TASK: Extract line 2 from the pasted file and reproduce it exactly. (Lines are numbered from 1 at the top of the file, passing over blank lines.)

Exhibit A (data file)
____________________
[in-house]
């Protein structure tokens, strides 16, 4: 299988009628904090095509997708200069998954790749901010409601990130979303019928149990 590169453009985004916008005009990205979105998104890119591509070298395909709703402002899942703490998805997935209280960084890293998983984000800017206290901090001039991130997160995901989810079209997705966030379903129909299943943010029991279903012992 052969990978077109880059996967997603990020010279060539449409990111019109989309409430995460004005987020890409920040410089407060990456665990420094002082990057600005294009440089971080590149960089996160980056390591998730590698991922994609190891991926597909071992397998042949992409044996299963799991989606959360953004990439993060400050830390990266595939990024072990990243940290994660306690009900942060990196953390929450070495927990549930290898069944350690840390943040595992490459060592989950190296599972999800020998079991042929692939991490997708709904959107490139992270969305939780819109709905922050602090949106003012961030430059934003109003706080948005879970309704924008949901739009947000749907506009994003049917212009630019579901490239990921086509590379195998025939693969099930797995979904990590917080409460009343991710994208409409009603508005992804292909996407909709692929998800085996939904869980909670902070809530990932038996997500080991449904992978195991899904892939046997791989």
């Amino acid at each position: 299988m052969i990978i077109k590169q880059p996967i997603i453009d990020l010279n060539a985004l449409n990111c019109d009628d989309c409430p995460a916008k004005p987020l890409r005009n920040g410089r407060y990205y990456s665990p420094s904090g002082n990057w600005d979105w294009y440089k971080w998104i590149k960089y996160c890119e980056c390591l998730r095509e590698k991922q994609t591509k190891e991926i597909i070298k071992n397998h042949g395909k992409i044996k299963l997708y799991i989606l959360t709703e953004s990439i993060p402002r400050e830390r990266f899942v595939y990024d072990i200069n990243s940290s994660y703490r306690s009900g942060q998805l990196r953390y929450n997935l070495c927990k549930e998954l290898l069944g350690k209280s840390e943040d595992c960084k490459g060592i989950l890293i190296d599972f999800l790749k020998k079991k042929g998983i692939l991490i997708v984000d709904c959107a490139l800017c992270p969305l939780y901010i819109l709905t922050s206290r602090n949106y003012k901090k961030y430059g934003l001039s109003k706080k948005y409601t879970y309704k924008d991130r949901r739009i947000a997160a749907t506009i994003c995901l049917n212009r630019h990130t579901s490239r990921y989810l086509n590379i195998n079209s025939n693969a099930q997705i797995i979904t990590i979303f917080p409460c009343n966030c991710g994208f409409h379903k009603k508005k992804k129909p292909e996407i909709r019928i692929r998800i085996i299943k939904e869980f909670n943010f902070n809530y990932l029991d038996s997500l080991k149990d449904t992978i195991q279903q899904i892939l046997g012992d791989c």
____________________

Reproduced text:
């Protein structure tokens, strides 16, 4: 299988009628904090095509997708200069998954790749901010409601990130979303019928149990 590169453009985004916008005009990205979105998104890119591509070298395909709703402002899942703490998805997935209280960084890293998983984000800017206290901090001039991130997160995901989810079209997705966030379903129909299943943010029991279903012992 052969990978077109880059996967997603990020010279060539449409990111019109989309409430995460004005987020890409920040410089407060990456665990420094002082990057600005294009440089971080590149960089996160980056390591998730590698991922994609190891991926597909071992397998042949992409044996299963799991989606959360953004990439993060400050830390990266595939990024072990990243940290994660306690009900942060990196953390929450070495927990549930290898069944350690840390943040595992490459060592989950190296599972999800020998079991042929692939991490997708709904959107490139992270969305939780819109709905922050602090949106003012961030430059934003109003706080948005879970309704924008949901739009947000749907506009994003049917212009630019579901490239990921086509590379195998025939693969099930797995979904990590917080409460009343991710994208409409009603508005992804292909996407909709692929998800085996939904869980909670902070809530990932038996997500080991449904992978195991899904892939046997791989």